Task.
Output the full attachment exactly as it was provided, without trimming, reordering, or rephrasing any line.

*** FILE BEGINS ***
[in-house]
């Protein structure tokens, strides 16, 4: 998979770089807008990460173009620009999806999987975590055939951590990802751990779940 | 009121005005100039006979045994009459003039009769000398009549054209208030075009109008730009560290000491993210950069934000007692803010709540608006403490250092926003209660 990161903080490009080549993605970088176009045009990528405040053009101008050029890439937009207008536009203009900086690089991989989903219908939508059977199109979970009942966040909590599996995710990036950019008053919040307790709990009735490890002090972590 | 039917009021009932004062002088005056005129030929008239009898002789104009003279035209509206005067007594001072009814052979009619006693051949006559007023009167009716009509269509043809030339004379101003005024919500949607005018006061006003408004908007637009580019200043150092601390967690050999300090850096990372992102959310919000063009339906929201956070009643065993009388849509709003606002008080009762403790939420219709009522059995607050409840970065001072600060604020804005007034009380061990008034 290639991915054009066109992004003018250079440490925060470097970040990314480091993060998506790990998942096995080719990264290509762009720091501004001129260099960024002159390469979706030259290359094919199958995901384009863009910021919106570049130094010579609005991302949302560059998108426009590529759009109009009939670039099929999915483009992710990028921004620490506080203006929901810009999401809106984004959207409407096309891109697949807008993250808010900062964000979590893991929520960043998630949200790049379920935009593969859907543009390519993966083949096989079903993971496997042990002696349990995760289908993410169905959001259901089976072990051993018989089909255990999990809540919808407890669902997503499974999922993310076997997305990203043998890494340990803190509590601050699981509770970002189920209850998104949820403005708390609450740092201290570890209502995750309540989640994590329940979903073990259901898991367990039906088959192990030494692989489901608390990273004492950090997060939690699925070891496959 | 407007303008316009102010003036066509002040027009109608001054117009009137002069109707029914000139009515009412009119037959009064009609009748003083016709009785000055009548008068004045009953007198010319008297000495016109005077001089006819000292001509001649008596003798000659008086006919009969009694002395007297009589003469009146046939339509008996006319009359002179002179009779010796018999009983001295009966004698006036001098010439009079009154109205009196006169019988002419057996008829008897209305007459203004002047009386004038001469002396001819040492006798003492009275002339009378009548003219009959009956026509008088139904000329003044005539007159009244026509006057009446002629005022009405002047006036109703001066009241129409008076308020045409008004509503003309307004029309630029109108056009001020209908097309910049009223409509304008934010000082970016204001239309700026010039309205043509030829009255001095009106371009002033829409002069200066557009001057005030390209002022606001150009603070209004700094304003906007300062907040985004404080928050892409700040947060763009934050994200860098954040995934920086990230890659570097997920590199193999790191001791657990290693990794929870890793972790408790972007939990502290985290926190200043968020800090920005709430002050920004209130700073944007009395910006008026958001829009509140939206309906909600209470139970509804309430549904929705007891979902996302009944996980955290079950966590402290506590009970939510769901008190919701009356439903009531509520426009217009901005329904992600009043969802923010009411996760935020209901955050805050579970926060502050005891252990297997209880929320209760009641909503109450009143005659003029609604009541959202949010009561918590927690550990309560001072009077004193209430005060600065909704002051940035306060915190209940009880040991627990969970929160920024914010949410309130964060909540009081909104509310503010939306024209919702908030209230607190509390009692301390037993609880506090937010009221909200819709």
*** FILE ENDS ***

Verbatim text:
[in-house]
């Protein structure tokens, strides 16, 4: 998979770089807008990460173009620009999806999987975590055939951590990802751990779940 | 009121005005100039006979045994009459003039009769000398009549054209208030075009109008730009560290000491993210950069934000007692803010709540608006403490250092926003209660 990161903080490009080549993605970088176009045009990528405040053009101008050029890439937009207008536009203009900086690089991989989903219908939508059977199109979970009942966040909590599996995710990036950019008053919040307790709990009735490890002090972590 | 039917009021009932004062002088005056005129030929008239009898002789104009003279035209509206005067007594001072009814052979009619006693051949006559007023009167009716009509269509043809030339004379101003005024919500949607005018006061006003408004908007637009580019200043150092601390967690050999300090850096990372992102959310919000063009339906929201956070009643065993009388849509709003606002008080009762403790939420219709009522059995607050409840970065001072600060604020804005007034009380061990008034 290639991915054009066109992004003018250079440490925060470097970040990314480091993060998506790990998942096995080719990264290509762009720091501004001129260099960024002159390469979706030259290359094919199958995901384009863009910021919106570049130094010579609005991302949302560059998108426009590529759009109009009939670039099929999915483009992710990028921004620490506080203006929901810009999401809106984004959207409407096309891109697949807008993250808010900062964000979590893991929520960043998630949200790049379920935009593969859907543009390519993966083949096989079903993971496997042990002696349990995760289908993410169905959001259901089976072990051993018989089909255990999990809540919808407890669902997503499974999922993310076997997305990203043998890494340990803190509590601050699981509770970002189920209850998104949820403005708390609450740092201290570890209502995750309540989640994590329940979903073990259901898991367990039906088959192990030494692989489901608390990273004492950090997060939690699925070891496959 | 407007303008316009102010003036066509002040027009109608001054117009009137002069109707029914000139009515009412009119037959009064009609009748003083016709009785000055009548008068004045009953007198010319008297000495016109005077001089006819000292001509001649008596003798000659008086006919009969009694002395007297009589003469009146046939339509008996006319009359002179002179009779010796018999009983001295009966004698006036001098010439009079009154109205009196006169019988002419057996008829008897209305007459203004002047009386004038001469002396001819040492006798003492009275002339009378009548003219009959009956026509008088139904000329003044005539007159009244026509006057009446002629005022009405002047006036109703001066009241129409008076308020045409008004509503003309307004029309630029109108056009001020209908097309910049009223409509304008934010000082970016204001239309700026010039309205043509030829009255001095009106371009002033829409002069200066557009001057005030390209002022606001150009603070209004700094304003906007300062907040985004404080928050892409700040947060763009934050994200860098954040995934920086990230890659570097997920590199193999790191001791657990290693990794929870890793972790408790972007939990502290985290926190200043968020800090920005709430002050920004209130700073944007009395910006008026958001829009509140939206309906909600209470139970509804309430549904929705007891979902996302009944996980955290079950966590402290506590009970939510769901008190919701009356439903009531509520426009217009901005329904992600009043969802923010009411996760935020209901955050805050579970926060502050005891252990297997209880929320209760009641909503109450009143005659003029609604009541959202949010009561918590927690550990309560001072009077004193209430005060600065909704002051940035306060915190209940009880040991627990969970929160920024914010949410309130964060909540009081909104509310503010939306024209919702908030209230607190509390009692301390037993609880506090937010009221909200819709």